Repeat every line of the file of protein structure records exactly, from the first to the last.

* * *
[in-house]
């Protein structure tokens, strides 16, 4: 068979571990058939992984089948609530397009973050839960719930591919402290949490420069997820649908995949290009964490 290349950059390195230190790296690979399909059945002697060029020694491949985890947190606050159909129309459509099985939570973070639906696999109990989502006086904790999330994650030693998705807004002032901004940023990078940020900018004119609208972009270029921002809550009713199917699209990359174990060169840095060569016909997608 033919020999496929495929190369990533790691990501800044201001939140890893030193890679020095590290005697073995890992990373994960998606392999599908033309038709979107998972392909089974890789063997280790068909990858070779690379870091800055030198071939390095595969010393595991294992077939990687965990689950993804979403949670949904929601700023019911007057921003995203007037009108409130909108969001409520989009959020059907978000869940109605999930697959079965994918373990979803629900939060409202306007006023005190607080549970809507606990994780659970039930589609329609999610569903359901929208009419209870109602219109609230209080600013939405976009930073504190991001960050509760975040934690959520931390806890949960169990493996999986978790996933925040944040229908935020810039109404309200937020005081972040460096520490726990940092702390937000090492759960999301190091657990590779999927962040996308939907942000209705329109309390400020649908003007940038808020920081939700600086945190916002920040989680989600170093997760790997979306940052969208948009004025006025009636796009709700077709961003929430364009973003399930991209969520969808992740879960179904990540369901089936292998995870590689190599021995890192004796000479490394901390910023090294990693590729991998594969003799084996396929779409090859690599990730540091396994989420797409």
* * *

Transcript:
[in-house]
């Protein structure tokens, strides 16, 4: 068979571990058939992984089948609530397009973050839960719930591919402290949490420069997820649908995949290009964490 290349950059390195230190790296690979399909059945002697060029020694491949985890947190606050159909129309459509099985939570973070639906696999109990989502006086904790999330994650030693998705807004002032901004940023990078940020900018004119609208972009270029921002809550009713199917699209990359174990060169840095060569016909997608 033919020999496929495929190369990533790691990501800044201001939140890893030193890679020095590290005697073995890992990373994960998606392999599908033309038709979107998972392909089974890789063997280790068909990858070779690379870091800055030198071939390095595969010393595991294992077939990687965990689950993804979403949670949904929601700023019911007057921003995203007037009108409130909108969001409520989009959020059907978000869940109605999930697959079965994918373990979803629900939060409202306007006023005190607080549970809507606990994780659970039930589609329609999610569903359901929208009419209870109602219109609230209080600013939405976009930073504190991001960050509760975040934690959520931390806890949960169990493996999986978790996933925040944040229908935020810039109404309200937020005081972040460096520490726990940092702390937000090492759960999301190091657990590779999927962040996308939907942000209705329109309390400020649908003007940038808020920081939700600086945190916002920040989680989600170093997760790997979306940052969208948009004025006025009636796009709700077709961003929430364009973003399930991209969520969808992740879960179904990540369901089936292998995870590689190599021995890192004796000479490394901390910023090294990693590729991998594969003799084996396929779409090859690599990730540091396994989420797409």